Ingredients – Makes 18 small muffins

4 eggs

250g caster sugar

80ml olive oil

135g ground almonds

85g self-raising flour

200g blueberries (I used frozen)

How to Make Blueberry Almond Muffins

1. Put the eggs, oil and sugar in a mixing bowl and whisk until the contents turn pale.

2. Fold in the rest of the ingredients gently until just combined.

3. Spoon into the muffin cases.   Bake in the oven at 180C for 25 minutes.

4. Cool on a wire rack.

If you’d like to see what other Secret Recipe Club participants have made, then click on the link below:

 

I am also linking these to Tasty Tuesdays, hosted by Honest Mum.

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Mary Berry’s American Style Chocolate Cheesecake

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I love cheesecakes.  Who doesn’t?  They are up there among my favourite desserts and I am almost unable to turn one down.   Well actually, I can’t turn down a delicious fruit cheesecake or vanilla cheesecake, especially not if it has a traditional biscuit base and some berries in some form or another with it.   But wait, this is a chocolate one.  Well, sometimes you just don’t get a choice about the type of cheesecake you make.   In fact, sometimes you don’t even get a choice of which recipe to make out of the whole book.  Or even which book to use.  I should be thankful I picked a cheesecake.

If you know Dom of Belleau Kitchen’s Random Recipe challenge then you’ll understand what I’m talking about.  This month he’s teamed up with Caroline Makes and The More Than Occasional Baker for a fantastic joint challenge where Random Recipes meets Alphabakes.  I picked Mary Berry’s Baking Bible as I felt it only fair to do some baking.   I then randomly selected the 18th item in the ‘a’ section of the index, which turned out to be American Chocolate Ripple Cheesecake, something that I knew straightaway would make my lovely husband happy, but wouldn’t have been my first choice.

I set about making the cheesecake but as I began I read the instructions and became a little doubtful about the recipe.   The list of ingredients said 1 egg but the recipe said to add the eggs one at a time.  I decided to do a little research online to check if other people had made the recipe and how many eggs they’d used.   After all, I didn’t want to ruin the whole cake.  I soon discovered that the recipe should have had 2 eggs in it.   I also discovered that most people had put over twice as much sugar in – 225g rather than 100g as my Baking Bible was telling me.   They described the cheesecake as very sweet and having a lot of sugar in it.   Now, I’m not an expert on cheesecake and how much sugar to add, but 100g of sugar to 700g of cream cheese didn’t sound like very much, especially as it contained dark chocolate which wouldn’t be so sweet anyway.  I decided to settle on a nice round 200g of sugar in the end.  I also used more biscuits in the base and upped the butter too as quite a few people said there weren’t enough biscuit crumbs to cover the base of the tin.  I was glad I had in the end as I felt I only just had enough.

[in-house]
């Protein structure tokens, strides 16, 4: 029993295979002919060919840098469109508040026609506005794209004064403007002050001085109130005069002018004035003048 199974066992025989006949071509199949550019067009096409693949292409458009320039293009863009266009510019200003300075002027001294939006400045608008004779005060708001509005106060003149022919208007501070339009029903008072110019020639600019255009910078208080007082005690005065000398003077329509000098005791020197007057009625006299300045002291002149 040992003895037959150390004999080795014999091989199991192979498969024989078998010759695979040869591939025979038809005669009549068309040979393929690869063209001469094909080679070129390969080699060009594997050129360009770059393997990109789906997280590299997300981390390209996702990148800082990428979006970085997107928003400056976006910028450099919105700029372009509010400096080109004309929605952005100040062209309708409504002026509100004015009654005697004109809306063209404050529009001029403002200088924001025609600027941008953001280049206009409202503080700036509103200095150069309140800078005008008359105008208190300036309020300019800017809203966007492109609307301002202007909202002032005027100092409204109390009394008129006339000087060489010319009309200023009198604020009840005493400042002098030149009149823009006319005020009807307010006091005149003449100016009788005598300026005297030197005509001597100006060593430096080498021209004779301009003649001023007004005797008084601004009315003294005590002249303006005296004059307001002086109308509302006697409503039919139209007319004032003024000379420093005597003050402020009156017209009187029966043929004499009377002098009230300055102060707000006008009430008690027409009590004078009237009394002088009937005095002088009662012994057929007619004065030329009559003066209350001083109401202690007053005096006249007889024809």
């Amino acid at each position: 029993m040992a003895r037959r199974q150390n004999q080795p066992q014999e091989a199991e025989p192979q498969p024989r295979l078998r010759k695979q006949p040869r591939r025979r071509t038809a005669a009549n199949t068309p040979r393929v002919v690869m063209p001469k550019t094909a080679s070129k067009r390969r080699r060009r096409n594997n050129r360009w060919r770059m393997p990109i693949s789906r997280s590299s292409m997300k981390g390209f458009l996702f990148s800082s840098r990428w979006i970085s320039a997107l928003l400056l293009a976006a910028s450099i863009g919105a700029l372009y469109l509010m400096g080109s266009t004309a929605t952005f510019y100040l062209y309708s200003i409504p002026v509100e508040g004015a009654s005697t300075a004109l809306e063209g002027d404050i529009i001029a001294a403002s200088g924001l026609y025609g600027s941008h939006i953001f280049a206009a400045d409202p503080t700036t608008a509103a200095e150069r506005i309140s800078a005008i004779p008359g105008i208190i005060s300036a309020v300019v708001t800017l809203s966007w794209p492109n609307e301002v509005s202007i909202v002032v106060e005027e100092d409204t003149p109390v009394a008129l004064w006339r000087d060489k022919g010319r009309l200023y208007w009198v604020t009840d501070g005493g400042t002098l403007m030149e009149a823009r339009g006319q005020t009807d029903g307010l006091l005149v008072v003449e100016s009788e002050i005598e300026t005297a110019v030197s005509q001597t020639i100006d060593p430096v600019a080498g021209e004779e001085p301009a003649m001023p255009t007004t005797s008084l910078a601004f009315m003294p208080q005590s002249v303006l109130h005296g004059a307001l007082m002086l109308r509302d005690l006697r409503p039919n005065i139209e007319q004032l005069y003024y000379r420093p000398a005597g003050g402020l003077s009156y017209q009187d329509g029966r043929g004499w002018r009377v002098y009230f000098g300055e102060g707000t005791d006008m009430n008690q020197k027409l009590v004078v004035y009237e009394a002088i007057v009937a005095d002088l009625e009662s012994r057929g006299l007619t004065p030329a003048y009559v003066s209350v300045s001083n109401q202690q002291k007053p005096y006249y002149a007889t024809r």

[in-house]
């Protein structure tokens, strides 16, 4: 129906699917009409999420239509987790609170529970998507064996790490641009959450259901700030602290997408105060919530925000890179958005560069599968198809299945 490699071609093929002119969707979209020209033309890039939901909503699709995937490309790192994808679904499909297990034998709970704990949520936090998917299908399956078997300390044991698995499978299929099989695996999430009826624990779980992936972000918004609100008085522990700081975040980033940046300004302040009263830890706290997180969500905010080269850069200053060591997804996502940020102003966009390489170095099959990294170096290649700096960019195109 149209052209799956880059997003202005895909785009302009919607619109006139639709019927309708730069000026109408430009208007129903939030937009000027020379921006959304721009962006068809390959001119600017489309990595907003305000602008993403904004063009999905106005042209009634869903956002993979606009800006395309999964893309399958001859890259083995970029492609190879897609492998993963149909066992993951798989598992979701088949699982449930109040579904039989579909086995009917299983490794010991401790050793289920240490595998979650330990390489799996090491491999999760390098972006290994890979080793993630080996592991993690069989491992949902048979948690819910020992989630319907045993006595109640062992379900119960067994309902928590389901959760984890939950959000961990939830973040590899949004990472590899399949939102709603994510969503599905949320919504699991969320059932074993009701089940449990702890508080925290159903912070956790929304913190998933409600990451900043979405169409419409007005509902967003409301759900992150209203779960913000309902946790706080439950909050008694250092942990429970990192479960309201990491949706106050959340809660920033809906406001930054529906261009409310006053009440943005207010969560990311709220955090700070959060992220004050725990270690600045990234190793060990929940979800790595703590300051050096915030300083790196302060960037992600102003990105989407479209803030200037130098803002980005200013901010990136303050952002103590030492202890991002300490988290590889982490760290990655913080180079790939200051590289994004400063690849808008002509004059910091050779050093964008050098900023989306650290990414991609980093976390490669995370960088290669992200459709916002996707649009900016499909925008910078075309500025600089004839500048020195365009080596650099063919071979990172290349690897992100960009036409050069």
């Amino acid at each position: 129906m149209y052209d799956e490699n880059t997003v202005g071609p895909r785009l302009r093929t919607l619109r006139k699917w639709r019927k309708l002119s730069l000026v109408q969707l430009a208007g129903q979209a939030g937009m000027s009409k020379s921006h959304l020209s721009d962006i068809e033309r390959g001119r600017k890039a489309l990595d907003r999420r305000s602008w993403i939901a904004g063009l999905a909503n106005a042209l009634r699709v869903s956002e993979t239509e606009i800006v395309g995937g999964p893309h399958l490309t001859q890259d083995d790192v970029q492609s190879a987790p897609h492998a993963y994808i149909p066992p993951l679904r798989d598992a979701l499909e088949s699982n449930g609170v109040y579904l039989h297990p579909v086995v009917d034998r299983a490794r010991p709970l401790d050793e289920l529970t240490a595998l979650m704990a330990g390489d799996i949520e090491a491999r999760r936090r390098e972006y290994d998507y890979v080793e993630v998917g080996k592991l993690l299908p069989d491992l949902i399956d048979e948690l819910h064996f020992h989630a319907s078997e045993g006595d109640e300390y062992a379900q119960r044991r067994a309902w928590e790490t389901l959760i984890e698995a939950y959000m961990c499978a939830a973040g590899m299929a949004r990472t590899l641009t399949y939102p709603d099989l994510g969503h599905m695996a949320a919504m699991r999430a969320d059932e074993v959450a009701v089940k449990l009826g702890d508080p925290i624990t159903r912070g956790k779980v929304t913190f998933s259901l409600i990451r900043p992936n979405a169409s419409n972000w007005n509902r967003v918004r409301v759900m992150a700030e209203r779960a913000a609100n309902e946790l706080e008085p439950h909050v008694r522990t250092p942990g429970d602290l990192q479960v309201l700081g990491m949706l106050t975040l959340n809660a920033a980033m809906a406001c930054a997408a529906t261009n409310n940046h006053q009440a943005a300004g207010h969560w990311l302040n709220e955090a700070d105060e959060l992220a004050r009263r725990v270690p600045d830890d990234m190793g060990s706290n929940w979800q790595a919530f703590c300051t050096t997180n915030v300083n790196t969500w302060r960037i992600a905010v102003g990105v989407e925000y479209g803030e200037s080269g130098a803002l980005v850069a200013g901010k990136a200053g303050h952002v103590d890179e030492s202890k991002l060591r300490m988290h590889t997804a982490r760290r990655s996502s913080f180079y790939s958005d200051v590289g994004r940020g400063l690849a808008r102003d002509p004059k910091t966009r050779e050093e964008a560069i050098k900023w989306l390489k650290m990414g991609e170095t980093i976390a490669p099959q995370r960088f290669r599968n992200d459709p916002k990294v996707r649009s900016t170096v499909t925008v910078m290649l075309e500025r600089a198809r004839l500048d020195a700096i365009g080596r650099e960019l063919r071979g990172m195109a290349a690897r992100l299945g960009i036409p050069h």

The moral of the story is, you can’t always trust a bible, not even Mary Berry’s Baking Bible. On the positive side however, the cheesecake did turn out exceptionally well.   My husband loved the chocolate digestive base and the chocolate cheesecake topping was just as I wanted it to be.  It cracked on the top as it was cooling in the oven but aside from in looks in was pretty near perfect.  You may notice there’s not much of a ripple in my cheesecake. Well, I was worried I would lose the vanilla layer completely so I didn’t attempt the rippling. Maybe next time.